California Voters to Decide Fate of “Three Strikes” Law

Supporters of reforming California’s “three strikes” law were successful in getting the required signatures so the initiative can be placed on the state ballot this November, the San Jose Mercury News reported June 7.

Under the “three strikes” law, individuals can receive long sentences for non-violent crimes, such as shoplifting and petty theft, if they are repeat offenders.

California’s ballot initiative, called the Three Strikes and Child Protection Act of 2004, eases the current law by requiring an individual to be convicted of a violent or serious felony to qualify for a “third strike” sentence of 25 years to life.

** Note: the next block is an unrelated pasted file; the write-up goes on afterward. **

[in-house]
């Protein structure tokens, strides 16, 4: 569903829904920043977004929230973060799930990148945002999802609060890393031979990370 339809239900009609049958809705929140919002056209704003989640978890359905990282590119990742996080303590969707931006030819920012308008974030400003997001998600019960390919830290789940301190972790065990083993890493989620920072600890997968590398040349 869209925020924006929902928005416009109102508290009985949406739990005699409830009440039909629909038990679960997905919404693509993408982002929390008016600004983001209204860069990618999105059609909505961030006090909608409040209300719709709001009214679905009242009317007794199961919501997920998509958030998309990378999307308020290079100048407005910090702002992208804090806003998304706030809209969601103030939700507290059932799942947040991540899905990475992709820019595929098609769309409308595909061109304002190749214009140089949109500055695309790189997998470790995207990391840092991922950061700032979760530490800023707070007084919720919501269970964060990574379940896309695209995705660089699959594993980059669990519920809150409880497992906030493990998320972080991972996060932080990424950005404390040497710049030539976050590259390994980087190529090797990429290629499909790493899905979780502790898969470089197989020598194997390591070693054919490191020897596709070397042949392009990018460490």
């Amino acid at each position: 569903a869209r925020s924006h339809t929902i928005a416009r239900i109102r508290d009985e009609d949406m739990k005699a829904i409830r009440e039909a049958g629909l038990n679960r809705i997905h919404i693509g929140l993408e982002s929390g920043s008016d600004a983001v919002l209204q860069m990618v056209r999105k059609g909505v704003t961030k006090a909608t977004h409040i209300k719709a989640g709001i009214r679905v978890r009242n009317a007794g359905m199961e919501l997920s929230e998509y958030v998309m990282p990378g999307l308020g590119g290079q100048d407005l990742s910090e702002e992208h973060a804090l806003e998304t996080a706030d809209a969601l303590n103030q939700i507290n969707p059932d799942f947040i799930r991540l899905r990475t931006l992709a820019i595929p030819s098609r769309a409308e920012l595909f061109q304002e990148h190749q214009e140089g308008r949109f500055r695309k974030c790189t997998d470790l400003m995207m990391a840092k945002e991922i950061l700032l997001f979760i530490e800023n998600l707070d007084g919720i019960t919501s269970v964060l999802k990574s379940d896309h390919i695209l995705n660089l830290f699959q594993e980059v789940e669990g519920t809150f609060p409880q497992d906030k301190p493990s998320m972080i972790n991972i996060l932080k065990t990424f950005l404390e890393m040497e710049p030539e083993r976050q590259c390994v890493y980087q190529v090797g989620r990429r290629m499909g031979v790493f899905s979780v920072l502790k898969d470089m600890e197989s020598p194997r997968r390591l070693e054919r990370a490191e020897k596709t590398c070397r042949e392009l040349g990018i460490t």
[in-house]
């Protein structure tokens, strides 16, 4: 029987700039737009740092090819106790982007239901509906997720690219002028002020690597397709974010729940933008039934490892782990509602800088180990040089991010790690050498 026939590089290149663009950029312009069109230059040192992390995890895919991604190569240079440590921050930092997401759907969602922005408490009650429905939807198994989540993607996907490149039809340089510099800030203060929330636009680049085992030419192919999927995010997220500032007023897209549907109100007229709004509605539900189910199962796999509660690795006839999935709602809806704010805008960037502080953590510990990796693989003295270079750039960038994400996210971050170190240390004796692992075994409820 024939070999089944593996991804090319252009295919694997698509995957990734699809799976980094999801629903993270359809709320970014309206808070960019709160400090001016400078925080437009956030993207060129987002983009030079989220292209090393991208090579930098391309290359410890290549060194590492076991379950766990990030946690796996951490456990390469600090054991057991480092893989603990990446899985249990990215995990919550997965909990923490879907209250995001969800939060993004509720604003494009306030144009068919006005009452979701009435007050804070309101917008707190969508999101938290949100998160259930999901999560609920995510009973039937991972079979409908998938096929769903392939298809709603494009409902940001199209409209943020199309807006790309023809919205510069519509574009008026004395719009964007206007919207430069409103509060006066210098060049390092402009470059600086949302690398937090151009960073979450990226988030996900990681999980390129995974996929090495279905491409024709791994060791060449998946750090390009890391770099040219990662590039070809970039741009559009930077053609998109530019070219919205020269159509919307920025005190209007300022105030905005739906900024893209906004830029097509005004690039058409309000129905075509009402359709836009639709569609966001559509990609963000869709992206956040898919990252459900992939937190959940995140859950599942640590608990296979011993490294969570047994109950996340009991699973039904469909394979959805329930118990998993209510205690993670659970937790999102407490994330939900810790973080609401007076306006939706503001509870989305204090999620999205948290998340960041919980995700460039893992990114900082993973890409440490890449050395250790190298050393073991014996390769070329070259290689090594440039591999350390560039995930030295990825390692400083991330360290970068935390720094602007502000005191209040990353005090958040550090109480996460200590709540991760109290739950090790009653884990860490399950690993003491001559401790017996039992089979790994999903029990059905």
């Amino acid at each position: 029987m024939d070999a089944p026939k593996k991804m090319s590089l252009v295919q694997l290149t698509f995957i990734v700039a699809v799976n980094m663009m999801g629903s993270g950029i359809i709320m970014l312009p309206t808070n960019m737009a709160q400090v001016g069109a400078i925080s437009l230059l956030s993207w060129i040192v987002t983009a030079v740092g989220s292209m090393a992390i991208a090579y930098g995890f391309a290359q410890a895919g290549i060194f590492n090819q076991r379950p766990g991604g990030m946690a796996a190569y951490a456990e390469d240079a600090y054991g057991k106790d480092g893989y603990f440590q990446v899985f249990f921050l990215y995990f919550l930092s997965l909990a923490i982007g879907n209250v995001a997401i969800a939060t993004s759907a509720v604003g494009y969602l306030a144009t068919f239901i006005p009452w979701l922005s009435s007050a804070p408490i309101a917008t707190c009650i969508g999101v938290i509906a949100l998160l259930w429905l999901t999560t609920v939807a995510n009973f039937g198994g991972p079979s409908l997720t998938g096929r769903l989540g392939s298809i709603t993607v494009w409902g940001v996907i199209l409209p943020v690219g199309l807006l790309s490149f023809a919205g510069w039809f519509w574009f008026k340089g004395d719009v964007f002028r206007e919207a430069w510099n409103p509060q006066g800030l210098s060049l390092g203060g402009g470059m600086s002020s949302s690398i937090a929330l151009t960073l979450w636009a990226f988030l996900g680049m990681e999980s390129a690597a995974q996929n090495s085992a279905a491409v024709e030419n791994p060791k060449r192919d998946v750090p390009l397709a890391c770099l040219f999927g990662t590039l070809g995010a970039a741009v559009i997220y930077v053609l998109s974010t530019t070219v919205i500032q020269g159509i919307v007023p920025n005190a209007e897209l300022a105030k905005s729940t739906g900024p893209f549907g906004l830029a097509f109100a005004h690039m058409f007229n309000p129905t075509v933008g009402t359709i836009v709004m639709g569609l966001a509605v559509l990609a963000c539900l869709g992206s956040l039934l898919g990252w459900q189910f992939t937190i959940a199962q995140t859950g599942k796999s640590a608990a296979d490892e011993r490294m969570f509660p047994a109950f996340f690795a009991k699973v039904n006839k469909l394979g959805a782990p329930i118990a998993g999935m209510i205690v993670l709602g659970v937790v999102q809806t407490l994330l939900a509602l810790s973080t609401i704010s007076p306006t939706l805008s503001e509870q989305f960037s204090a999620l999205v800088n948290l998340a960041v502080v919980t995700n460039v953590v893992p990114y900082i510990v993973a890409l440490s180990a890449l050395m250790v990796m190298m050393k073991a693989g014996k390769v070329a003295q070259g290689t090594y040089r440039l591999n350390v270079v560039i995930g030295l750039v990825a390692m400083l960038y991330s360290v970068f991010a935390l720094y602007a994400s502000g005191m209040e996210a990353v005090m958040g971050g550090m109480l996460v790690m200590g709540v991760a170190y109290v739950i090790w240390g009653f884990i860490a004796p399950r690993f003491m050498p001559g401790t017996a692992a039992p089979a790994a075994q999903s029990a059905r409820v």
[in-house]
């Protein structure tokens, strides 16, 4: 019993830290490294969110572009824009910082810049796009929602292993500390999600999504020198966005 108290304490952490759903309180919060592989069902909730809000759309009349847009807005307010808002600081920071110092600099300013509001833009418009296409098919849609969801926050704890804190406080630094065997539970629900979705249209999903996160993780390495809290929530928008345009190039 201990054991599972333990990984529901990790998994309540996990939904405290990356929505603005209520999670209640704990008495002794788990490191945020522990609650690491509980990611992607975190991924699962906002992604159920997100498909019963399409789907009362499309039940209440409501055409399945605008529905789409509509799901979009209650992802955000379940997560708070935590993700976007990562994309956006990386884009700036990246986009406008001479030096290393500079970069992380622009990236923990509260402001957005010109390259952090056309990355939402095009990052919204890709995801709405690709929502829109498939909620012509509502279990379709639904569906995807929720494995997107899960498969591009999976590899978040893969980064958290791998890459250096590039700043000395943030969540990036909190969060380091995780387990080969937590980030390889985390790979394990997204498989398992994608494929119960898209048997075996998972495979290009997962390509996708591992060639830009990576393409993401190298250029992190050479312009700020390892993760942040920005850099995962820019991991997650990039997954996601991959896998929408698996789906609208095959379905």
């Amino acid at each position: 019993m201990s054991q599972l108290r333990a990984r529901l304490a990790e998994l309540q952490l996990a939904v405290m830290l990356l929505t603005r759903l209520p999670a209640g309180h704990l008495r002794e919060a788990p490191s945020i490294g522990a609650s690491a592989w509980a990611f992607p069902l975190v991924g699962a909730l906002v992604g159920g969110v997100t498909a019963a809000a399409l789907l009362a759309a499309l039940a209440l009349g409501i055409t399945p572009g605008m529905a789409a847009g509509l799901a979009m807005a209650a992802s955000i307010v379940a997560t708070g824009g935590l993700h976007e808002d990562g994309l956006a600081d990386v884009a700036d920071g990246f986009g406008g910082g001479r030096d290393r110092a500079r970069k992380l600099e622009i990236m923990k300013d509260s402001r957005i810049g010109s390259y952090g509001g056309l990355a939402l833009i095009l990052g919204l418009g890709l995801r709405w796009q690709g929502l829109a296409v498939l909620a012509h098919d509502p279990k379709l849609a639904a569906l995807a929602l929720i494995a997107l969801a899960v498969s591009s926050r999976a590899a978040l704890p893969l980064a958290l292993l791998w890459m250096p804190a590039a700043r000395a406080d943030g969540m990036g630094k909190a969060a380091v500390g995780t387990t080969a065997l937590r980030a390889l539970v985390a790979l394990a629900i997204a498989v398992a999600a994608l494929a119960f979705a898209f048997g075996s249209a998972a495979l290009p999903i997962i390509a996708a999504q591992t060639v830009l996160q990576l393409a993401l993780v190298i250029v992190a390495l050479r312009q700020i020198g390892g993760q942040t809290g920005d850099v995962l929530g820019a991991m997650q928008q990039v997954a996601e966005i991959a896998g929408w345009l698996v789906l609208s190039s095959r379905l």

“We’re not being soft on crime,” said Jim Benson, co-chairman of the group backing the initiative. “There’s not going to be a blood bath. We’re not talking about violent criminals, we’re talking about minor offenders.”

But opponents of the initiative said it would lead to the release of dangerous criminals who should be in prison.

“If this were to pass, it would do an enormous amount of damage,” said Mike Reynolds of Fresno, the father of a murdered teen who helped write the state’s three-strikes law.